Semi-related: I blogged about the "blaxploitation" movie genre here, and wrote an introduction to Naomi Tan, a star of Japan's "pinky violence" era, here.



posted by Michael at April 2, 2008


You know those intros and outros that Robert Osbourne does for Turner Classic Movies? His co-host is Rose McGowan:

I watched The Apartment a couple weeks ago and after the movie, the two of them are sitting on one of those faux-Art Deco sets, chatting about the film and I'm like, "WTF?"

Posted by: Bryan on April 2, 2008 1:33 PM

Just throwing my 2c in as supportive for Rose McGowan being hotter than a jalapeno milkshake, and that Grindhouse movie sucking like Shop-Vac. Thank God I got it on BitTorrent and only wasted some spare electrons, heh heh. A better question to ask is, how did he go so wrong, and was it Tarantino's fault?

Posted by: Scott on April 2, 2008 11:41 PM

Those big flat-screen tvs are wondrous, aren't they? I got one myself a few weeks ago and have been wondering since why it took me so long to jump on the bandwagon. One thing I've noticed, though: A lot of my old DVDs look like trash when played on that big screen, as do many that I rent from Netflix. I'm wondering if this tv will turn me into one of those techy nerds who complains about things like "ghosting," "color bleeding," "combing," "artifacting," etc. whenever I watch a sub-par DVD. Probably.

Also, any widescreen film that isn't anamorphically mastered will make you feel supremely let down when you watch it on the big tv. I felt a twinge of pain when I sampled my Black Stallion disc and found myself staring at a tiny rectangle of video surrounded by a fat moat of black. Sad.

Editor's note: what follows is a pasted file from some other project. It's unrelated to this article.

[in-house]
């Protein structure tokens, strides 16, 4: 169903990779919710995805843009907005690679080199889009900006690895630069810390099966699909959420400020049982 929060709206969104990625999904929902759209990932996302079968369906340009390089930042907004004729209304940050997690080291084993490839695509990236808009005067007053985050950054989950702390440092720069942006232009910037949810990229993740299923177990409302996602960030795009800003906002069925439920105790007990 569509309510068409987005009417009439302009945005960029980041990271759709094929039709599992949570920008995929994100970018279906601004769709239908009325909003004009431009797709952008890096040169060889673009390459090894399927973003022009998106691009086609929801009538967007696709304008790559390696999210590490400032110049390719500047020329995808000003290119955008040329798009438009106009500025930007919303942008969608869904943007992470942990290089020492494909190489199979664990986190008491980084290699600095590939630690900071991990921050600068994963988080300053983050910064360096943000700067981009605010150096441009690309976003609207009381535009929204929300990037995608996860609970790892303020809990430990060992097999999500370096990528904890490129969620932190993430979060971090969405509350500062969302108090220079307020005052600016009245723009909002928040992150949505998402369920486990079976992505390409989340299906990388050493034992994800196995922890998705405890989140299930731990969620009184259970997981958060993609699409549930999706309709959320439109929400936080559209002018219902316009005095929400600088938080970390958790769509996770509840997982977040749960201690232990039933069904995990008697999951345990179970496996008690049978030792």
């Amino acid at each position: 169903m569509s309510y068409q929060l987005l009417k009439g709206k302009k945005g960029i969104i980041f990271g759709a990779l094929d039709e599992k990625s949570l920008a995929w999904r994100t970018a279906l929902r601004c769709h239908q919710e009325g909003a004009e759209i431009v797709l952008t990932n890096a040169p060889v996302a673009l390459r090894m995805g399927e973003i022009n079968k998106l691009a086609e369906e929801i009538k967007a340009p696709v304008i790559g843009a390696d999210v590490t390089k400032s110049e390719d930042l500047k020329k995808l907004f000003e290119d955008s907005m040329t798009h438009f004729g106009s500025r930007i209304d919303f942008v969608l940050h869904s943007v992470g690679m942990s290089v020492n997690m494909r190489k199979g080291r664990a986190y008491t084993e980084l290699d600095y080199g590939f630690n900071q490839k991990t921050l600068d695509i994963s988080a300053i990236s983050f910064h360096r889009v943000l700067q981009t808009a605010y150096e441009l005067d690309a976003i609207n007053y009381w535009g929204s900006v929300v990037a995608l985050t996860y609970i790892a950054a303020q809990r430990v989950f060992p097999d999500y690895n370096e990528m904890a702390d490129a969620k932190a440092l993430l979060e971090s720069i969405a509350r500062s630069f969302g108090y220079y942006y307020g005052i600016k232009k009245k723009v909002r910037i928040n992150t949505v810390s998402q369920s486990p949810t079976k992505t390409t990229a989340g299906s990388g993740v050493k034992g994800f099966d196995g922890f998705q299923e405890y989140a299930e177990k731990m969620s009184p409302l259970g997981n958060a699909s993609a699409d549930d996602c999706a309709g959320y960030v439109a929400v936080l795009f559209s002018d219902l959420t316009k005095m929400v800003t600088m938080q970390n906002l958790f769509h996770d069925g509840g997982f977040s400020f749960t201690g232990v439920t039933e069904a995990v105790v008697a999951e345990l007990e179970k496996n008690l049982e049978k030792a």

On the other hand, I popped in the Criterion edition of Kurosawa's Ran the other day, which I'd bought when it came out but never sampled, and I was blown away by how good it looked. Perfect colors, clarity, even a lot of visible film grain. I wasn't ga ga about Ran when I first saw it years ago, but now I'm looking forward to revisiting it. I think I'll revisit a lot of things now that I have this tv...provided I have a quality DVD.

I had a similar reaction to Planet Terror. Rodriguez's stuff often feels like knitted-together ideas and moments to me. His movies are eye-popping jumbles, like a kid's wall with lots of badass fanzine posters tacked up on it.

Still, seeing Grindhouse in a theater with an audience was a lot of fun--possibly the most fun I've had in a theater in the last few years. People were laughing, yelling at the screen and clapping at all the gross-out moments. Even the girl I convinced to accompany me ended up having a great time. I liked the Tarantino portion, called Death Proof, a lot more (though I still had reservations about it). In fact, I think it's my favorite Tarantino after Jackie Brown.

Posted by: Ron on April 3, 2008 8:34 AM

If you care to waste the time, Planet Terror for some reason is much better on the second viewing. I was going to abandon it until someone said try again. Now I'm hooked.

Btw, saw Jennifer Connelly in this "Actor's Studio" clone called "Movies 101" with Professor Richard Brown. She came off as very very vapid, sadly. She's such a looker.

Posted by: yahmdallah on April 3, 2008 12:12 PM

Geez, no love for 'Dark Water.' I think Connelly trades in the kink to display some real acting here, but to each his own taste in actresses. But did you really not think John C. Reilly's fantastic (supposedly mostly improvised) monologue wasn't a hoot? And more importantly, did you not dig the fond nods to Polanski's 'Repulsion'? For atmosphere and set design alone it deserves a close watching.

I think (or thought; it's been a while) the film is one of those rare horror movies today in that it's set in the city and largely in a miserable, greasy flat akin to the one Catherine Deneuve went bonkers in. And while it might not have the modern jolts that today's ant-tention span audiences are used to, it was plenty scary enough for me and I'd presume anyone else who has to deal with life's curveballs and handicaps, WHILE raising a child alone.

Posted by: Hartz on April 4, 2008 1:35 AM